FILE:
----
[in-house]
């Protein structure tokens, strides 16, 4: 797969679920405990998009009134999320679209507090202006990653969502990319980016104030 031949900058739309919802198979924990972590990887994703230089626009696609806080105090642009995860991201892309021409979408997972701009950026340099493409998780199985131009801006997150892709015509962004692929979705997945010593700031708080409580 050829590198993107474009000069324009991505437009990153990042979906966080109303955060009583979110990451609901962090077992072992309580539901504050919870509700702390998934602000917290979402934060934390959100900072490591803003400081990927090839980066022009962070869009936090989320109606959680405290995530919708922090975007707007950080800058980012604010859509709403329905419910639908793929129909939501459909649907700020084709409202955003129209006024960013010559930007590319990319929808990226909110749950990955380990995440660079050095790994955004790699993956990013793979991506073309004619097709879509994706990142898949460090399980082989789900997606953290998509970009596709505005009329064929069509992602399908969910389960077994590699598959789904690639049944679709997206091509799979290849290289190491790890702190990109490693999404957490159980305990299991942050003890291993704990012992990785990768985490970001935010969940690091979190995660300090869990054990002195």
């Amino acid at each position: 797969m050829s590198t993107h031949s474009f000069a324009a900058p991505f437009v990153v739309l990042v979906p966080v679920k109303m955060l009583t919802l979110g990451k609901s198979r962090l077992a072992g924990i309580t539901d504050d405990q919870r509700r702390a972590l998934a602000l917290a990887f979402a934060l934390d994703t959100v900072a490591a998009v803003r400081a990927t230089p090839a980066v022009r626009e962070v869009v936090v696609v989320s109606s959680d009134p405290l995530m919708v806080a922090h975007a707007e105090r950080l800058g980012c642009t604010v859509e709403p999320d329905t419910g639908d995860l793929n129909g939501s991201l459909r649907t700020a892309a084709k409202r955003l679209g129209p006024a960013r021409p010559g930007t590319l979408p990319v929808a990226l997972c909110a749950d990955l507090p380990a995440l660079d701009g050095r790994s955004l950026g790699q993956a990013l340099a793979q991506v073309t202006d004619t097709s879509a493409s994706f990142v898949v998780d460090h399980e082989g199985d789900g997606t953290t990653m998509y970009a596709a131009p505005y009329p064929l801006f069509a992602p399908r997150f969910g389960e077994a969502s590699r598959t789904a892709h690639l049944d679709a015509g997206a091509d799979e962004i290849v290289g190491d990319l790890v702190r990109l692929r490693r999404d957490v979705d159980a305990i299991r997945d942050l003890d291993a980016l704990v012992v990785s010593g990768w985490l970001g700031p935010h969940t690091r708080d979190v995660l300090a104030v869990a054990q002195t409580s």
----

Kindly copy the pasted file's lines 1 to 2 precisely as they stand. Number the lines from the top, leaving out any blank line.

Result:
[in-house]
């Protein structure tokens, strides 16, 4: 797969679920405990998009009134999320679209507090202006990653969502990319980016104030 031949900058739309919802198979924990972590990887994703230089626009696609806080105090642009995860991201892309021409979408997972701009950026340099493409998780199985131009801006997150892709015509962004692929979705997945010593700031708080409580 050829590198993107474009000069324009991505437009990153990042979906966080109303955060009583979110990451609901962090077992072992309580539901504050919870509700702390998934602000917290979402934060934390959100900072490591803003400081990927090839980066022009962070869009936090989320109606959680405290995530919708922090975007707007950080800058980012604010859509709403329905419910639908793929129909939501459909649907700020084709409202955003129209006024960013010559930007590319990319929808990226909110749950990955380990995440660079050095790994955004790699993956990013793979991506073309004619097709879509994706990142898949460090399980082989789900997606953290998509970009596709505005009329064929069509992602399908969910389960077994590699598959789904690639049944679709997206091509799979290849290289190491790890702190990109490693999404957490159980305990299991942050003890291993704990012992990785990768985490970001935010969940690091979190995660300090869990054990002195």